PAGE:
How to find folklore and material about the culture of everyday life

Our archive of folklore tells the story of ordinary people’s lives and contains the folktales, songs and traditions we share as Danes.

Older men in conversation sitting on old wheelbarrow

Photo: Jørgen Jørgensen

Royal Danish Library's folklore collection is Denmark’s archive of folklore. We collect, preserve, explore and disseminate ordinary people's perceptions of life, memories, traditions, music and everyday stories.

The concept of folklore emerged in the 19th century as a term for the orally preserved traditions of people, but is used today primarily about the older material. Until the middle of the 20th century, we mainly focused on the culture of the rural population, but today the culture of all population groups is of interest, and we work with both historical and contemporary conditions.

Search and order

Most of our folklore and materials about the culture of everyday life are stored in our library vaults, but you can order them for use at the Research Reading Room in The Black Diamond. You can search for books, manuscripts and images in the library system. Expand the search field by selecting "search" in the top menu.

Once you have searched for a topic, title or keyword, you can select "Dansk Folkemindesamling" on the left side of the page under "Særsamlinger", if you want to narrow your search. You can also select the type of material if, for example, you only want to search for manuscripts.

We will send you an e-mail when the material is ready for you at the Research Reading Room.

Remember that you must always order the material before you show up at the reading room. You should also be aware that special rules apply to the use of the material in the reading room.

If you do not find what you are looking for, then write to Ask the library.

You have to use the library system to search for our books and magazines on folklore and the culture of everyday life.

Our collection of textbooks on the culture of everyday life and folklore also contains a large collection of special prints, which in many cases are also registered in the library system.

The special editions are often only a few pages long and can be, for example, an article or a written lecture. You will see in the library system that the material is marked "special", but also that it says under the description that it is a special print. Similarly, many articles from journals have their own library item, so you can order a specific article that is part of a larger journal. They are marked with "art", and in the description is "article in ..."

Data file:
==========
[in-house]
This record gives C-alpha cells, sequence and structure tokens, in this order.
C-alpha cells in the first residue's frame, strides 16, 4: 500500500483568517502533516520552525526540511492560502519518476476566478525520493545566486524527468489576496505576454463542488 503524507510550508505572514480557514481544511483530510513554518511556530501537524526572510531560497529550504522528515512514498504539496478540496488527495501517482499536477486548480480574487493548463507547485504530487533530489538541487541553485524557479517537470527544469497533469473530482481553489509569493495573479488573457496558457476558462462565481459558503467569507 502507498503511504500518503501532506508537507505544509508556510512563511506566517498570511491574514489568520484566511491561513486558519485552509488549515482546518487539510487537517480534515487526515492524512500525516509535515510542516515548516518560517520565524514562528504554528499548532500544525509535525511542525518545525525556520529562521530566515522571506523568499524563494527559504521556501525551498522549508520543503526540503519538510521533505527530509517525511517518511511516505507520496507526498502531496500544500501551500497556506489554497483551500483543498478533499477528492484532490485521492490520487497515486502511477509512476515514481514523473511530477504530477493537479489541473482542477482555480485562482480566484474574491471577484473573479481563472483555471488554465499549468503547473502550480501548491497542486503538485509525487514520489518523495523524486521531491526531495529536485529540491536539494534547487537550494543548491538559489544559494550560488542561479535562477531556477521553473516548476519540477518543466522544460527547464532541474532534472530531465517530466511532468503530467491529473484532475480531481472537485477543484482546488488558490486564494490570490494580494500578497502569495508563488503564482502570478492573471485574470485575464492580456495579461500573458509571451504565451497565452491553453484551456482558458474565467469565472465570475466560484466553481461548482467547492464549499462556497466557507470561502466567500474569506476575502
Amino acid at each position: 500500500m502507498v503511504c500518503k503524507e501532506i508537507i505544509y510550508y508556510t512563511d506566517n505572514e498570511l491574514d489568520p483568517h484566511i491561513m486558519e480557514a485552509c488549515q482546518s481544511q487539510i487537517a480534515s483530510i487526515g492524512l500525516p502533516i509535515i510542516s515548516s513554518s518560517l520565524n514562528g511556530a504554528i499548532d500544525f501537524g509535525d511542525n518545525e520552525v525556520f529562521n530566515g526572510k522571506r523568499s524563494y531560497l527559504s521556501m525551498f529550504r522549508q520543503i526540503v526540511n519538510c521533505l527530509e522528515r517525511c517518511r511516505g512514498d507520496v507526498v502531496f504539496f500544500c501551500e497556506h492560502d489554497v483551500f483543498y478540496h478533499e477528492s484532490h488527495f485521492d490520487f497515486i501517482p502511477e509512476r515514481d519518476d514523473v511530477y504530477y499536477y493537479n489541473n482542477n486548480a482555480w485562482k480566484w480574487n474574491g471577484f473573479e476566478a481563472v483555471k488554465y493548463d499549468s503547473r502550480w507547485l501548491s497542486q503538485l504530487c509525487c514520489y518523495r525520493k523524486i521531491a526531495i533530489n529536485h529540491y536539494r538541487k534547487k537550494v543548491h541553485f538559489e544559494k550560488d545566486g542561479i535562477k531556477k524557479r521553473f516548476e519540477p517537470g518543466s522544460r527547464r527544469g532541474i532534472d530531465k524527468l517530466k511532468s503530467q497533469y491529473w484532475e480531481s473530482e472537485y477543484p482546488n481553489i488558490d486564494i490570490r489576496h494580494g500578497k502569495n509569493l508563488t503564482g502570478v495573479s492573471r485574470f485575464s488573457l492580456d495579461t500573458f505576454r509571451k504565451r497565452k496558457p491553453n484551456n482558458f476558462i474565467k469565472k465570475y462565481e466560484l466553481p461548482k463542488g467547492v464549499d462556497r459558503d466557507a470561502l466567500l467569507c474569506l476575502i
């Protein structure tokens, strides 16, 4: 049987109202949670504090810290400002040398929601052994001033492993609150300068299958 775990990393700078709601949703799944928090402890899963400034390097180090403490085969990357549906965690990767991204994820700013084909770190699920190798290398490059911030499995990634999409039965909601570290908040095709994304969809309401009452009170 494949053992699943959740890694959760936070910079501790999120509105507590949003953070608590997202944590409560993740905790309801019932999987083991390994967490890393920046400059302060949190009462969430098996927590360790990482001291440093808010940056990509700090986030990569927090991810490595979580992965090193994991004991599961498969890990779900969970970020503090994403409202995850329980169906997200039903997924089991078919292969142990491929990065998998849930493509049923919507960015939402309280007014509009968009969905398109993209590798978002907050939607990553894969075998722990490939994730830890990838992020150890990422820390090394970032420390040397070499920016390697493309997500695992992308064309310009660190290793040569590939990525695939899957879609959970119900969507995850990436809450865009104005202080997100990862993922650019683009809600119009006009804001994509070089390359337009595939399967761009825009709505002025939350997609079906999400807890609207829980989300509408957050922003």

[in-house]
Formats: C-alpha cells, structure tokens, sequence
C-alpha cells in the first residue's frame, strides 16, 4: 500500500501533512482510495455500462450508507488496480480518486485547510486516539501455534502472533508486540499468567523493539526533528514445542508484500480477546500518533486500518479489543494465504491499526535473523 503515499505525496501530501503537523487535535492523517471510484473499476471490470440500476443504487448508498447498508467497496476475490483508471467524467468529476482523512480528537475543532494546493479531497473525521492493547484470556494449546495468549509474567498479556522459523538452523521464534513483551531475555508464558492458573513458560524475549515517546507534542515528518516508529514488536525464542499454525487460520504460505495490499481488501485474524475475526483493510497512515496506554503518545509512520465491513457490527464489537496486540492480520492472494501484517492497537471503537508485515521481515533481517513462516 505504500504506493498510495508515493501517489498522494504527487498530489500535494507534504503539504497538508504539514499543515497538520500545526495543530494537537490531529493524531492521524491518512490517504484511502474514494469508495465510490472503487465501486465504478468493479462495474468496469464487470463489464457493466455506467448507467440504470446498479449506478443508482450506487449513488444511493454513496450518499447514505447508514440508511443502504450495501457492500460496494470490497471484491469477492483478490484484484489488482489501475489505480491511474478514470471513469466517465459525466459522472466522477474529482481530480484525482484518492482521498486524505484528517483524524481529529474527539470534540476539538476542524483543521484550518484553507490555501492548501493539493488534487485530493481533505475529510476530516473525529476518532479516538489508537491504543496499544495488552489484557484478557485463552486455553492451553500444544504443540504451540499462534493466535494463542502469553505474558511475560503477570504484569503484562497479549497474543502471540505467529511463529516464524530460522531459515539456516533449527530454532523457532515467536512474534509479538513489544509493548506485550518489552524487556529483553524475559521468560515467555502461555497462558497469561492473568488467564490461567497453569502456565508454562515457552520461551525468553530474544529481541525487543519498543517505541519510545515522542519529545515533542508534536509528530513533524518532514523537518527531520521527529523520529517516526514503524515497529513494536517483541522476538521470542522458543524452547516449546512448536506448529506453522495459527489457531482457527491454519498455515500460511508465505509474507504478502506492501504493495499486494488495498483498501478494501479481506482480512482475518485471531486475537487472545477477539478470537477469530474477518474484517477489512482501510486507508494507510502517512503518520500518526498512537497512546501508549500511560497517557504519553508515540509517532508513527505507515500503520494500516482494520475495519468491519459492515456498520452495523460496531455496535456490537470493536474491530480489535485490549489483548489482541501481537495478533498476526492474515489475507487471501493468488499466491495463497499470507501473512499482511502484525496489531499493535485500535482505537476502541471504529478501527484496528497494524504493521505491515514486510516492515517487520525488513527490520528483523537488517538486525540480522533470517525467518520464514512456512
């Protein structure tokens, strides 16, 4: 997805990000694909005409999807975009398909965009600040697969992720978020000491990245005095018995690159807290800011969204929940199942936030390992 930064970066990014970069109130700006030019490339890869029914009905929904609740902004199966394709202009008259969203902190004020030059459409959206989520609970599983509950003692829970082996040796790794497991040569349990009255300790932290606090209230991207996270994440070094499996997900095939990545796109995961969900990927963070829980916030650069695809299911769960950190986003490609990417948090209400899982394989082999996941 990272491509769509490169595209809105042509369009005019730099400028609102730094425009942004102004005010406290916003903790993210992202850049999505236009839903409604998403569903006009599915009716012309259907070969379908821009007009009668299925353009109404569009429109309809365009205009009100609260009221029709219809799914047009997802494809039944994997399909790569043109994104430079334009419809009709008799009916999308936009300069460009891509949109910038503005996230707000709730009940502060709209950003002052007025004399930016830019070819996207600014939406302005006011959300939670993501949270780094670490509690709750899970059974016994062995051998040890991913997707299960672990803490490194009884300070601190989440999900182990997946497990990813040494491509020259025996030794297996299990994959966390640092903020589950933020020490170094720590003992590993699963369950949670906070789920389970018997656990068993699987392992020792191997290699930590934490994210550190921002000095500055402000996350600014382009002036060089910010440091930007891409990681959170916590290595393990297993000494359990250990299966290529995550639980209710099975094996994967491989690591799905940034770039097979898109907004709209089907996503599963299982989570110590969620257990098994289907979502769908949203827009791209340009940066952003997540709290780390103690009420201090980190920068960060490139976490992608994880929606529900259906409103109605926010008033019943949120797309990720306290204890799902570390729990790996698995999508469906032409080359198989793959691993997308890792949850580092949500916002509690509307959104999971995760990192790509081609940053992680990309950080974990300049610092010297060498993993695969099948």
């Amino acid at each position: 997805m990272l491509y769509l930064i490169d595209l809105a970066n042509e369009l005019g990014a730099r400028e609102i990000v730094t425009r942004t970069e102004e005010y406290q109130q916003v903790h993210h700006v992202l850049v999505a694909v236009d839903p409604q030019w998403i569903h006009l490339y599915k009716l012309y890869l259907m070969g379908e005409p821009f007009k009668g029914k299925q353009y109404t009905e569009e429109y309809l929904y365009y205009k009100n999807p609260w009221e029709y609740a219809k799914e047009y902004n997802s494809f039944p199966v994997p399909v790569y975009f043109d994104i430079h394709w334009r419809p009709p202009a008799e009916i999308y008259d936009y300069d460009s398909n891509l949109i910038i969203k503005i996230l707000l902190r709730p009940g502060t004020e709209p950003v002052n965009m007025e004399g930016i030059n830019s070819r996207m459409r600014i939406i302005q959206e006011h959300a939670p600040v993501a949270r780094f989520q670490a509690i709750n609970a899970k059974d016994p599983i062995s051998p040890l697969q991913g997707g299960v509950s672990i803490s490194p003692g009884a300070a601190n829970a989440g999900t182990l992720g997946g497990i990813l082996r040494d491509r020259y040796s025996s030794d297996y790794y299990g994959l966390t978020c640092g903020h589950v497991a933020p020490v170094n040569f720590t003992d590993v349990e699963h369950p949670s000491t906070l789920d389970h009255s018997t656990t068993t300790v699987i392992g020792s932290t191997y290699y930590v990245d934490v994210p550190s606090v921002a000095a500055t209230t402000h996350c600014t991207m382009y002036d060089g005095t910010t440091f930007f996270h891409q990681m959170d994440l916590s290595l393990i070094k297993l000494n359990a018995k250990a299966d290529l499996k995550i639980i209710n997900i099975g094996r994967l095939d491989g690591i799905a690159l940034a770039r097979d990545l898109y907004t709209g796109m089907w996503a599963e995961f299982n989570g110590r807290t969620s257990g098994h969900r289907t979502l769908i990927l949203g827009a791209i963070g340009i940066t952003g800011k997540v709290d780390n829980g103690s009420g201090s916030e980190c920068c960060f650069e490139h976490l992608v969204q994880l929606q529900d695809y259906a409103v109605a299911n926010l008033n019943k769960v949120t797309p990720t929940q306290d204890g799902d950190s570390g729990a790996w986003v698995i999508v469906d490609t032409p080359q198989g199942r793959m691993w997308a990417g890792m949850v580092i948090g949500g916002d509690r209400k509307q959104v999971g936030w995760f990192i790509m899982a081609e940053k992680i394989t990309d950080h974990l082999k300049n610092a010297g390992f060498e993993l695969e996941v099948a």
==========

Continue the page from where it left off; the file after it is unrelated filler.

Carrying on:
All entries are provided with searchable keywords, just as it is possible to search for free text in all fields.

Some of our books are freely available for use in the reading room on the 5th floor in The Black Diamond, Copenhagen, while the rest must be ordered for use in the Research Reading Room.

You must search and order the material as described above, and then you must be aware that the material must be ordered for review at the Research Reading Room in The Black Diamond, Copenhagen.

It can make it easier to search the manuscripts when you know the history of the folklore collection.

You can search for the folklore archives' images in the library system, and you can view them at the Research Reading Room in The Black Diamond.

We also have digital images, which can only be seen by appointment in The Black Diamond, Copenhagen.

Not all images are available as positives, so it may be necessary to digitise the negative before you can see it. Under "format" you can see which formats the image is in.

If you want to buy a digital copy of an image, you also have the option to do so.

Be aware that there is also pictorial material in the part of the folklore collection that we call manuscripts.

You can find more photos in the collection of prints and photographs.

The folklore archive also includes audio and video. These are predominantly original recordings and to a lesser extent published material.

To find the desired audio recordings, you have to use our audio registrants.

The oldest recordings we have were recorded on wax cylinders in the period 1902-1947. Some of the oldest Danish recordings of folk songs and fiddler's music have been published under the title "Viser på valse" and are available on various streaming services or on The sound of Denmark.

You can find the titles at Forlaget Kragen.

If you are interested in a particular area, you can do a topographical search.

Non-circulatory material

The materials in the folklore collection are, as a general rule, available to everyone, but some material may be non-circulatory. That is, we cannot give everyone free access to it.

In some cases, a material will be non-circulatory because the person who gave us the material wants to restrict access to it. Other times, we deem it necessary to protect the material due to private circumstances.

The non-circulatory clause expires after a number of years, after which it is accessible.

How do you know if the material is non-circulatory?

If a material is non-circulatory, it is stated in the description when you order it. Write to us if you have questions about non-circulatory clauses and access to the collection or ask for an employee when you are at the Research Reading Room in The Black Diamond, Copenhagen.

Dispensation from non-circulatory clauses

In certain cases, we may make a dispensation for the clause for research purposes. Write to ask the library to find out more.